Rouge is labelled a ‘sexy circus’, but even that broad description struggles to encapsulate the extent of what takes place on stage. It’s decadent and grand, with some classic circus acts getting a sexy twist, but dance, opera, cabaret and burlesque all feature heavily as well.
To be fair, it would be difficult to form any kind of coherent story with so many different disciplines on display. At times, the different acts feel disjointed, placed together because they’re impressive, but not because they’re related.
This narrative, or lack thereof, is Rouge’s largest drawback, though you get the sense that it’s by design – a price they are willing to pay to incorporate so much and highlight the strengths of the cast. I thought another, smaller weakness, was the lack of original music. When the singing does come, it’s great, but the vast majority of the musical offerings came from speakers.
Straight from a smash-hit run @edfringe, the subversive and supremely sexy ‘Rouge’ is currently shaking things up @UnderbellyFest in London’s Southbank. Have a look at the brand-new production images here: https://t.co/LE2jwX5khE
📷 Ian Georgeson pic.twitter.com/g4ZN93krBw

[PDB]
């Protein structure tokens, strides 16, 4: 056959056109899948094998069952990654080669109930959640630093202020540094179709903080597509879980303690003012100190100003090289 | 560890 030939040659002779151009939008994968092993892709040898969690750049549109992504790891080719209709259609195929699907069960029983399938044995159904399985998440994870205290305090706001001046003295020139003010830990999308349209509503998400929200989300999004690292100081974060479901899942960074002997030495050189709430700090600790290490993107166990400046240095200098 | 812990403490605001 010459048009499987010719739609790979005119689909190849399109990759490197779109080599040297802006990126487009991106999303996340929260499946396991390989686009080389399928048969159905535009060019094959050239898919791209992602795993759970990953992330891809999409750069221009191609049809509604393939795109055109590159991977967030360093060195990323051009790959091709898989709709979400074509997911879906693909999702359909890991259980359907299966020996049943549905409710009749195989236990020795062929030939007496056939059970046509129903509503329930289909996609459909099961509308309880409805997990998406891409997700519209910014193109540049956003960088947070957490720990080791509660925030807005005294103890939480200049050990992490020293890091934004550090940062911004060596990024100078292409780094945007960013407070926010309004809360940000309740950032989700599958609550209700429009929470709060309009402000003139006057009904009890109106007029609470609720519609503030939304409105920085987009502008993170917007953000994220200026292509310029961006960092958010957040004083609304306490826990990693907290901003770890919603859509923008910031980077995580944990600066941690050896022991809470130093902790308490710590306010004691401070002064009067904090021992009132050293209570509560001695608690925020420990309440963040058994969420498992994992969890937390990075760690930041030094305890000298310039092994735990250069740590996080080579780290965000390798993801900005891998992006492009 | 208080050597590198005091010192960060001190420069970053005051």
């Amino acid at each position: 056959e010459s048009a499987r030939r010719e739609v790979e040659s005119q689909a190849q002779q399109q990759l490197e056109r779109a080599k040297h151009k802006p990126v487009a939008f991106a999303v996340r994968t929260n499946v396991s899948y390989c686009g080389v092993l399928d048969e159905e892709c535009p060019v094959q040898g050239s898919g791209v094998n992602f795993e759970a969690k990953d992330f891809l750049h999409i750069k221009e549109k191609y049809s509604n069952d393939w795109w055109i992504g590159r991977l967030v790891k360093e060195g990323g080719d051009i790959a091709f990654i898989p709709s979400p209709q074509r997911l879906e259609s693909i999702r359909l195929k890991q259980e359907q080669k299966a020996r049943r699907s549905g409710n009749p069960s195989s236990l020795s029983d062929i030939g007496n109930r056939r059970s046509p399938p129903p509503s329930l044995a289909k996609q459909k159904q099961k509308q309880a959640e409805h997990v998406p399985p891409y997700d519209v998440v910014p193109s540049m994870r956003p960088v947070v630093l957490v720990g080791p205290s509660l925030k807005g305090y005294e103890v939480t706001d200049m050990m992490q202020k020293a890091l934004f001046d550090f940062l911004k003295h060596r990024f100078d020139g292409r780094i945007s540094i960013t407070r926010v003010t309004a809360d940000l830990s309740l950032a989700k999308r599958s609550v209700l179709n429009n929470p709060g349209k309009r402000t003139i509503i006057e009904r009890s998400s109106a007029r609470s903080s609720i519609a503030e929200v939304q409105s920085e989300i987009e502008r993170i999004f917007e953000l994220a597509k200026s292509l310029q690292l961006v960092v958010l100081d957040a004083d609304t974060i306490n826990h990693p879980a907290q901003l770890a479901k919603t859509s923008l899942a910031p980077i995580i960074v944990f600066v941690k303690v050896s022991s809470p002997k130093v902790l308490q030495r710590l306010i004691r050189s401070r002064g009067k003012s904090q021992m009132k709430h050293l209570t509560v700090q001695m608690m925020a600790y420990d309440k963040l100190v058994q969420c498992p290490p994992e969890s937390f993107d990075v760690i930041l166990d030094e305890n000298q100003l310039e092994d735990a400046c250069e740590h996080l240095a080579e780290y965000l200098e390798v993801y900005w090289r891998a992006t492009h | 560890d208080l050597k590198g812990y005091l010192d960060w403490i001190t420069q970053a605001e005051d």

— The Corner Shop PR Scotland (@TheCornerShopPR) September 4, 2019
There’s a bizarre but not altogether unenjoyable affinity for lampshades as hats. At one point, a dancer undresses to nothing other than a lampshade and a light switch, and she is soon joined by the rest in lampshades as well.
A carrot strap-on makes an appearance, before being nibbled away by a man wearing a unicorn bondage mask. The nibbler is not alone in donning the unusual headgear, as there are perhaps a half dozen of them crawling around on their hands and knees in one routine.
Given the spicy nature of Rouge, it would be easy to overlook some of the circus itself. I imagine most of the crowd are in attendance for the racier moments, but the quality of the acrobatics and the lifts is enough to draw people alone. It might not stack up to a top, top tier circus act, but there are enough hair-raising moments as performers plummet from the ceiling or dangle from a trapeze by a heel.
Rouge knows what it is and sticks to what it knows. It’s late-night Fringe entertainment and it fills that role with aplomb.